Virginia’s yellow sac spider1 is unfairly maligned. Contrary to myth, it does not have dangerously toxic venom. Many Virginians think otherwise, and mistakenly squash them. Mistakes are common, often propelled by popular myth. For example, the laws of Virginia allow you to divorce your wife after being separated for six months if you have no children — that is just fact. (Never take a lunch counter lawyer’s word for it — look it up yourself in the Code of Virginia2.) Yet many people think they can speed the process along by handling their own separation. With that in mind, here are six mistakes to avoid like Virginia’s black widow spider when it comes to separating in Virginia.
1. Not Knowing the Difference between Property and Separation
To begin, you both have to agree on what you are agreeing on — are you determining property settlement or setting up arrangements for a legal separation? They are not the same thing, though in Virginia no legal document called a “separation agreement” exists. The Virginia Bar Association aptly describes how you and your wife can reach a voluntary agreement to divide real estate, property, and even your children.
A Property Settlement Agreement lets you avoid having the court rule on issues, so long as you and your spouse are both in agreement. The trap with a Property Settlement Agreement: getting everything in it with no room for misinterpretation. The Agreement will outline:
- Duties and responsibilities
Both of you sign, swear to uphold it, and have it notarized. Most Property Settlement Agreements cover five areas:
- Property division
- Spousal support
- Child custody
- Child support
- Attorney’s fees
2. The DIY Property Settlement Agreement: A Tangled Web
Amazingly, many Virginians think enough of themselves and their legal abilities to either download a generic form or type up a Property Settlement Agreement on their own. This is a huge mistake, as very few Virginians have the legal expertise to word the Agreement correctly, and specific to Virginia law.
Vague wording, overlooked details, unspecified amounts and other simple lapses can come back to bite you worse than a Brown Recluse spider. In an attempt to save a few dollars, divorcing men could be making the most expensive mistake of their lives.
3. Arguing Over Nothing
A common self-help mistake is to dig in your heels on some point in a do-it-yourself Agreement that is actually already covered by existing law. You may actually do yourself more harm than good by insisting on some clause or Agreement section you heard about, or had suggested to you by a buddy, that is legal nonsense. A capable attorney can set things straight, but instead of wasting time and money correcting your mistakes, you would be wiser to let a lawyer draw up the Agreement in the first place.
4. Leaving Yourself Vulnerable
If your Property Settlement Agreement has grievous errors, a court can void it. The court can take control of the process, like a Virginia jumping spider attacking its prey. Your wife’s attorney may be happy to let you sign away rights in a self-made Agreement, only to pounce as soon as the notary’s seal is affixed.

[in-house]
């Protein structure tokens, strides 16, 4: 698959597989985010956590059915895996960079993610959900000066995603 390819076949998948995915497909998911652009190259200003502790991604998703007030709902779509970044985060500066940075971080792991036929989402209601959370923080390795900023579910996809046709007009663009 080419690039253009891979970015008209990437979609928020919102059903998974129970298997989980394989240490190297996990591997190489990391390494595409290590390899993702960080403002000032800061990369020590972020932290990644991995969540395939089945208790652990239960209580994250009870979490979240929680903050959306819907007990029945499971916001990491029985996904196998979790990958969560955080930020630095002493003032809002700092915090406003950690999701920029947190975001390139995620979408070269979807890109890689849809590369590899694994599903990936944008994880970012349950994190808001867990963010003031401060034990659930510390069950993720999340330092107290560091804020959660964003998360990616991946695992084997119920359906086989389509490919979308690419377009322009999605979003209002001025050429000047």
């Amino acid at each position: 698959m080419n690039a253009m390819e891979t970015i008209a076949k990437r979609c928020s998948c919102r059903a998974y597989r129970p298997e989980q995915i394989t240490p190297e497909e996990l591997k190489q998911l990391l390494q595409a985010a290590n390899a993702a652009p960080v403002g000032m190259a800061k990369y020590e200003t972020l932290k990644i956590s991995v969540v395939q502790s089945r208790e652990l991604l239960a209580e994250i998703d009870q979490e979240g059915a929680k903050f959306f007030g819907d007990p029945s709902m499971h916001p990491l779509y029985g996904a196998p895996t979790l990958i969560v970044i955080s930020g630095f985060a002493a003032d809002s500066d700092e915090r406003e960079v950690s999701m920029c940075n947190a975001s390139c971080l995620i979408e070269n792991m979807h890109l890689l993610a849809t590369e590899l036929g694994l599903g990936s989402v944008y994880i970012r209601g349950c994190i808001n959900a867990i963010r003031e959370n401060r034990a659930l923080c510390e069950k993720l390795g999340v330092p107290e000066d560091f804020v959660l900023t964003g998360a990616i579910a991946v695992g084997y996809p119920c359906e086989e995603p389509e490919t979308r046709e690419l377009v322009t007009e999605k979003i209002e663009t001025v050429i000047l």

5. Sign in Haste, Regret at Leisure
A very common Property Settlement Agreement error is to overlook basic issues that may not exist today, but could arise a year from now. Say you two divorce and agree on details in winter. Neither of you gave a thought to that summer house in Virginia Beach. School lets out, and only then do you realize neither of you has a clear plan on sharing the property.
Longer term, the same problems arise from growing children. Your wife might pressure you to sign away for things she has no legal right to expect, like paying for college for Carl Jr. or buying Brittany a BMW.
5. Financial Fiascos
Just as the false black widow spider is a wonderful addition to any Virginia home (it helpfully eats black widow spiders), the safety net and comfort of retirement accounts are a great addition to any portfolio. Yet if you do not carefully identify and divide all your financial accounts, you may be in for a nasty surprise. Consider all the different financial instruments you and your spouse may have accumulated:
- Tax-deferred Annuities
- Your will
- Whole Life Insurance
- Mutual Funds
- Stock purchases
- Health Savings Accounts
With all of these, you may need to go over each with a fine-tooth comb and reassign beneficiaries or change percentages designated for the beneficiaries.
6. All Done! … Or Are You?
A sadly too common mistake is for two amateurs to patch together their own Property Settlement Agreement, sign and notarize it, and then assume the divorce itself will fall into place. After the Agreement, the two of you still need to file the correct paperwork to make the divorce itself final.
Rather than go through mistake after mistake, you, your spouse and your children will be better off using a trusted Virginia attorney to arrange your Property Settlement Agreement. Your lawyer will know everything that must be in the Agreement, and everything that should not be in it.
If you do not get your own attorney, and your wife’s attorney sinks her or his fangs into your agreement, you could be on the hook for a lot of money. Avoid mistakes throughout your separation and divorce. Contact The Firm for Men’s Virginia Beach office by calling us at (757) 383-9184. We can put you in touch with an experienced attorney who seldom, if ever, makes mistakes.